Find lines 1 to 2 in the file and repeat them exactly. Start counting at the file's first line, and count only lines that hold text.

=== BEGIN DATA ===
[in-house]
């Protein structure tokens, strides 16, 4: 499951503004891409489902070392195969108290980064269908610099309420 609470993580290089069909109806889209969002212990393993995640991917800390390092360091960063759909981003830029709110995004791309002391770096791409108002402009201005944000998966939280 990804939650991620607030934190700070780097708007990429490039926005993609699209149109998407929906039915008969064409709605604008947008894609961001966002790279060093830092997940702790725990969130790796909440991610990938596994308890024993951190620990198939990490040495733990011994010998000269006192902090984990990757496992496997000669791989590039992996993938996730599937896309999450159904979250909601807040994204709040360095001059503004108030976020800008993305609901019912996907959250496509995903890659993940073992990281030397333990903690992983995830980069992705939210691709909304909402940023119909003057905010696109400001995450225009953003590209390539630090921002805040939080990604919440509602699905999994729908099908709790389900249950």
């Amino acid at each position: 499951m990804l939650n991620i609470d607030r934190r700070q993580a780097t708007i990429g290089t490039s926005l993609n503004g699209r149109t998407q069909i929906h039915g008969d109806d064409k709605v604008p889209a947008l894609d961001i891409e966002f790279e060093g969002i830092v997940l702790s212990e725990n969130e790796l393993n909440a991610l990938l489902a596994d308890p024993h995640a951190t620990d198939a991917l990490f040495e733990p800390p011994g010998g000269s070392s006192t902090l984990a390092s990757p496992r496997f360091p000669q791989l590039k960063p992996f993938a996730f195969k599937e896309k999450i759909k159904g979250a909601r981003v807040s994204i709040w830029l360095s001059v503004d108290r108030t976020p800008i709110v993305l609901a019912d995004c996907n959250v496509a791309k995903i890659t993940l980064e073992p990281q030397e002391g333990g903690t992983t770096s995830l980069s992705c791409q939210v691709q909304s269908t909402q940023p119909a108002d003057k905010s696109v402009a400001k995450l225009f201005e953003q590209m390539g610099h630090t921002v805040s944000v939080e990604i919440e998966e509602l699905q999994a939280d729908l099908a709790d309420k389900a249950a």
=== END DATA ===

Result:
[in-house]
């Protein structure tokens, strides 16, 4: 499951503004891409489902070392195969108290980064269908610099309420 609470993580290089069909109806889209969002212990393993995640991917800390390092360091960063759909981003830029709110995004791309002391770096791409108002402009201005944000998966939280 990804939650991620607030934190700070780097708007990429490039926005993609699209149109998407929906039915008969064409709605604008947008894609961001966002790279060093830092997940702790725990969130790796909440991610990938596994308890024993951190620990198939990490040495733990011994010998000269006192902090984990990757496992496997000669791989590039992996993938996730599937896309999450159904979250909601807040994204709040360095001059503004108030976020800008993305609901019912996907959250496509995903890659993940073992990281030397333990903690992983995830980069992705939210691709909304909402940023119909003057905010696109400001995450225009953003590209390539630090921002805040939080990604919440509602699905999994729908099908709790389900249950």